Data acquisition and integration is a critical prerequisite for the development of novel regulatory-grade quantitative drug development solutions. For more than a decade, CPAD has led the space with regulatory successes and expertise in data aggregation and generation of novel drug development tools. The consortium continues to pursue efforts to expand its datasets, which will significantly add to the increased understanding of disease progression and pathology in AD.

For more information, visit https://c-path.org/programs/cpad/. To learn more about data contribution to the repository, email info@c-path.org. To access the Critical Path Institute (C-Path) Online Data Repository (CODR) go to https://codr.c-path.org/main/applyDatabaseSelection.html

Critical Path Institute is supported by the Food and Drug Administration (FDA) of the U.S. Department of Health and Human Services (HHS) and is 55% funded by FDA/HHS, totaling $14,575,306, and 45% funded by non-government source(s), totaling $11,916,747. The contents are those of the author(s) and do not necessarily represent the official views of, nor an endorsement by, FDA/HHS or the U.S. Government. For more information, please visit FDA.gov.

 


Critical Path Institute (C-Path) is an independent, nonprofit organization established in 2005 as a public and private partnership. C-Path’s mission is to catalyze the development of new approaches that advance medical innovation and regulatory science, accelerating the path to a healthier world. An international leader in forming collaborations, C-Path has established numerous global consortia that currently include more than 1,600 scientists from government and regulatory agencies, academia, patient organizations, disease foundations, and dozens of pharmaceutical and biotech companies. C-Path US is headquartered in Tucson, Arizona and C-Path, Ltd. EU is headquartered in Dublin, Ireland, with additional staff in multiple other locations. For more information, visit www.c-path.org and  c-path.eu.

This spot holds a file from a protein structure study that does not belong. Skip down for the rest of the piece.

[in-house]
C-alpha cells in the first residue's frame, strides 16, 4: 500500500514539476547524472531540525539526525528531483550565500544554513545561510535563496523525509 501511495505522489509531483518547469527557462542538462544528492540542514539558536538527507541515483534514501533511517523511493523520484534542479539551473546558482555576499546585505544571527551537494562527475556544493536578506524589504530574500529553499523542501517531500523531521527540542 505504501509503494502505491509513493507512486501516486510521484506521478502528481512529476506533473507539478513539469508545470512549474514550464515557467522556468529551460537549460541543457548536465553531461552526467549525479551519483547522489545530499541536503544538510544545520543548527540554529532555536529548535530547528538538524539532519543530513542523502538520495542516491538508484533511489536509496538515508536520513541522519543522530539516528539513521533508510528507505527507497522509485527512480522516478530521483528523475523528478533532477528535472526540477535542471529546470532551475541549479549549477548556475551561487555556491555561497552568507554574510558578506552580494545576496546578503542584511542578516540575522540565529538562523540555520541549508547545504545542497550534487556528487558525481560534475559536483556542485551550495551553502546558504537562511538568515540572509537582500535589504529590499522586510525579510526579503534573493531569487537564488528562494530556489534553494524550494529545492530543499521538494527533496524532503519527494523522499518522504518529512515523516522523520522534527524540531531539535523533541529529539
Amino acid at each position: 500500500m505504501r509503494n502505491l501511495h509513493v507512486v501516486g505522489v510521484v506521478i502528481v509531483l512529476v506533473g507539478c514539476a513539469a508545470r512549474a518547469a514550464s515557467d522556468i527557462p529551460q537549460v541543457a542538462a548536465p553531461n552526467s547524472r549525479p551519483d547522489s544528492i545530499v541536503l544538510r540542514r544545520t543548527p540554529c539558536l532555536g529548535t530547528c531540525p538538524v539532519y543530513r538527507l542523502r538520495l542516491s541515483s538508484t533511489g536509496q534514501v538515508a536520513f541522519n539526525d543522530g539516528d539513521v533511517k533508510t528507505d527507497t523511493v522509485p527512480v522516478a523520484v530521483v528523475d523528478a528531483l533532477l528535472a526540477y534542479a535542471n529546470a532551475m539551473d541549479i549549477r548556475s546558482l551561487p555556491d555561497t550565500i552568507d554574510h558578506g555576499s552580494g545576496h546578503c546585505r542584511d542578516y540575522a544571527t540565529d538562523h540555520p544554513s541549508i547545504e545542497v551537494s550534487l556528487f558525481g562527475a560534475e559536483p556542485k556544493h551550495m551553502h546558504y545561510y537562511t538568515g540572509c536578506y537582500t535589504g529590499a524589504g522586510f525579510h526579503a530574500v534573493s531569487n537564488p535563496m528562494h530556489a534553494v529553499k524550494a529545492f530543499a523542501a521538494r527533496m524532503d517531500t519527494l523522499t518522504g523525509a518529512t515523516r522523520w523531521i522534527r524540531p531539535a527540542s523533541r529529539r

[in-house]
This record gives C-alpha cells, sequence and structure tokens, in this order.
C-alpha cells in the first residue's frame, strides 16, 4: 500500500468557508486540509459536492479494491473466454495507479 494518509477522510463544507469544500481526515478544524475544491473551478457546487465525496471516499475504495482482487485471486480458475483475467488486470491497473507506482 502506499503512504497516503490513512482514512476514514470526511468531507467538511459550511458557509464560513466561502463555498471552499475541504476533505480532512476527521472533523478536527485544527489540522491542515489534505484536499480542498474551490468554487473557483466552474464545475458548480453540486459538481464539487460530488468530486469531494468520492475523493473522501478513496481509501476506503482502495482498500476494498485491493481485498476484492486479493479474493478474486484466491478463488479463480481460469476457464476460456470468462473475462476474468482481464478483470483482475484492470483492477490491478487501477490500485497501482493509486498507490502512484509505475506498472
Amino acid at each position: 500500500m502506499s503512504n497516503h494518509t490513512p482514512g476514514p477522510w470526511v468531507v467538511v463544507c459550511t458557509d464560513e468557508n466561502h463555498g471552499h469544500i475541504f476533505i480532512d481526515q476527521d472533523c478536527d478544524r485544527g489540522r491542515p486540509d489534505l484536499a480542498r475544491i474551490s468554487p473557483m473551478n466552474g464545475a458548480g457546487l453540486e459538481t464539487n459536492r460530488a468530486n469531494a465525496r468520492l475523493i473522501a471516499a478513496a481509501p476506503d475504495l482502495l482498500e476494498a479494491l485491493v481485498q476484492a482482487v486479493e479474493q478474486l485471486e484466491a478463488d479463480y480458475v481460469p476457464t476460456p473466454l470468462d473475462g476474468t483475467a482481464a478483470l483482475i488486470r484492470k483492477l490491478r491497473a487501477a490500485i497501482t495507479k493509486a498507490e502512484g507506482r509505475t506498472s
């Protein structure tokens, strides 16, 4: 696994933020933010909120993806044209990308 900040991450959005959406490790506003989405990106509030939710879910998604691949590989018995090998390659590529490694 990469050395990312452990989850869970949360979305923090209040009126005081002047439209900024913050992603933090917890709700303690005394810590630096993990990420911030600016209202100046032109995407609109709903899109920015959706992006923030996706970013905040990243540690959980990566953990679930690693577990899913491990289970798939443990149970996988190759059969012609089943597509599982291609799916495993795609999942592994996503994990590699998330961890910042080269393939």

Media Contact:
Kissy Black
C-Path
615.310.1894
kblack@c-path.org

C-Path Program and Consortia Leaders Selected to Serve in Sr. Vice President and Vice President Roles

Inish O’Doherty and Sudhir Sivakumaran will lead new programs;
Stephen Joel Coons and John-Michael Sauer move into Sr. VP roles.

 

TUCSON, Ariz., March 10, 2021 — Critical Path Institute (C-Path) today announced it has promoted Inish O’Doherty, Ph.D., to Vice President of the organization’s newly formed Immunology and Hematology Program and Sudhir Sivakumaran, Ph.D., to Vice President for its Neuroscience Program, effective immediately. Both Drs. O’Doherty and Sivakumaran currently serve as Executive Directors of multiple C-Path consortia. Additionally, current Program Officer Stephen Joel Coons, Ph.D., will now serve as Senior Vice President of the Clinical Outcome Assessment (COA) Program and John-Michael Sauer, Ph.D., as Senior Vice President of Translational and Safety Sciences Program.

The promotions and new program groups stem from a reorganization and optimization within C-Path after a year of strategic development planning.

As Vice Presidents, and in partnership with senior leadership, Dr. O’Doherty and Dr. Sivakumaran will guide all operational and scientific activities for the Immunology and Hematology and Neuroscience Programs, respectively. These activities will include supporting and implementing strategic priorities for the various consortia in these programs, and individual working groups within them. Each will also work with key individuals at regulatory agencies worldwide, including the U.S. Food and Drug Administration (FDA), European Medicines Agency (EMA) and the Pharmaceuticals and Medical Devices Agency (PMDA).

Dr. O’Doherty, a clinical development scientist, has been with C-Path for more than four years, as Executive Director of C-Path’s Type 1 Diabetes (T1D) Consortium and Transplant Therapeutic Consortium (TTC). His work focuses on the pre-competitive development of biomarkers and quantitative tools, which aim to optimize clinical trial design and minimize risk in regulatory decision-making.